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(săngktôr`ēəs), Ital. Santorio, 1561–1636, Italian physiologist. He was a professor at Padua (1611–24). By his quantitative experiments in temperature, respiration, and weight, he measured what he called "insensible perspiration" and laid the foundation for the study of metabolism. Among the instruments that he designed was a clinical thermometer. He wrote De statica medicina (1614; tr. 5th ed. 1737).
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The following article is from The Great Soviet Encyclopedia (1979). It might be outdated or ideologically biased.



(also Santorio Santorio). Born Mar. 29, 1561; died Feb. 22, 1636, in Venice. Italian physician, anatomist, physiologist, and noted iatrophysicist.

Sanctorius was a professor at the University of Padua. He practiced medicine in Poland, Hungary, and Croatia. His principal investigations dealt with human metabolism. Sanctorius gave special attention to the study of respiration and “insensible perspiration” from the skin surface. In experiments that he conducted on himself, he strove to establish and render in quantitative indexes all physiological processes in the body.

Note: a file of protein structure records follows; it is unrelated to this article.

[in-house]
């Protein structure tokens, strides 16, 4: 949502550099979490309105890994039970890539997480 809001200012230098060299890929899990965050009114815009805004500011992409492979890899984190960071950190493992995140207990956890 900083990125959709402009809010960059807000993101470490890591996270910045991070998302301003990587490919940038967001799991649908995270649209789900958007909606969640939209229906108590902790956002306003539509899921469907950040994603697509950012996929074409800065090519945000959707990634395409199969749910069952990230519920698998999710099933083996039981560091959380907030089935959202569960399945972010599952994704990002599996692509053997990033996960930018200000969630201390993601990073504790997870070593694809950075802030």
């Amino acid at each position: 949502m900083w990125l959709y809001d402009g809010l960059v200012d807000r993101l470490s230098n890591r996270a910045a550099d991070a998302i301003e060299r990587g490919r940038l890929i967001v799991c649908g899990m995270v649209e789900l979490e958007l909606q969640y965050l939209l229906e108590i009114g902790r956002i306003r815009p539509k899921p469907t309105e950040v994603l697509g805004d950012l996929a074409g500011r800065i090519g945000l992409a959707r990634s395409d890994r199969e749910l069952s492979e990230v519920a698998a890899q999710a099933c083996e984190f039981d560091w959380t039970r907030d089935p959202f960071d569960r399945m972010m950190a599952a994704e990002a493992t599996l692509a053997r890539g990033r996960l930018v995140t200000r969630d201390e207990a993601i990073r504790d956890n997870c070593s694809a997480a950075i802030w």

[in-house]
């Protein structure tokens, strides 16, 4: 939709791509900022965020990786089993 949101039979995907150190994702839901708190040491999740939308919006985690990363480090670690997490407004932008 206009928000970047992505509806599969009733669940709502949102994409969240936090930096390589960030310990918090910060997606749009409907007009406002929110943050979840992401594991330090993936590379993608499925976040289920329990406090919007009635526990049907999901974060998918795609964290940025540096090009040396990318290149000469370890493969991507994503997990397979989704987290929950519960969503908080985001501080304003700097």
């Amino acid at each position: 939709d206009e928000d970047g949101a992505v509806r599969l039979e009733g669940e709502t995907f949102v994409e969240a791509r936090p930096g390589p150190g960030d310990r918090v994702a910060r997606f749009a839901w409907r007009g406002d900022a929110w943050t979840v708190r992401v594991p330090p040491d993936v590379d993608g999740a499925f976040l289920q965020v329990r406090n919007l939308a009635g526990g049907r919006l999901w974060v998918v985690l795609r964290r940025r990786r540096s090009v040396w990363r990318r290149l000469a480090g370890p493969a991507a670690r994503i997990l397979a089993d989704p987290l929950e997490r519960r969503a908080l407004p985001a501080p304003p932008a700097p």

Sanctorius invented many measuring instruments, including an instrument for measuring the force of arterial pulsation and a scale for systematically observing weight changes in humans under various conditions. In 1626, together with Galileo, he constructed the first mercury thermometer. Sanctorius correlated his research in the book De statica medicina (1614).


Zubov, V. P. “Santorio Santorio.” Voprosy istorii estestvoznaniia i tekhniki, 1962, issue 13.


The Great Soviet Encyclopedia, 3rd Edition (1970-1979). © 2010 The Gale Group, Inc. All rights reserved.
References in periodicals archive ?
This idea was based on the old theory of fluids introduced by Galen (131-201) in the second century and further developed by Santorio Sanctorius (1561-1636) in the early 1600s.
In 1614 an Italian physician, Santorio Santorio (1561-1636), better known by his Latinized name as Sanctorius, reported on experiments he had conducted on himself.
Helmont also conducted the first important quantitative measurement involving a biological problem since Sanctorius (see 1614).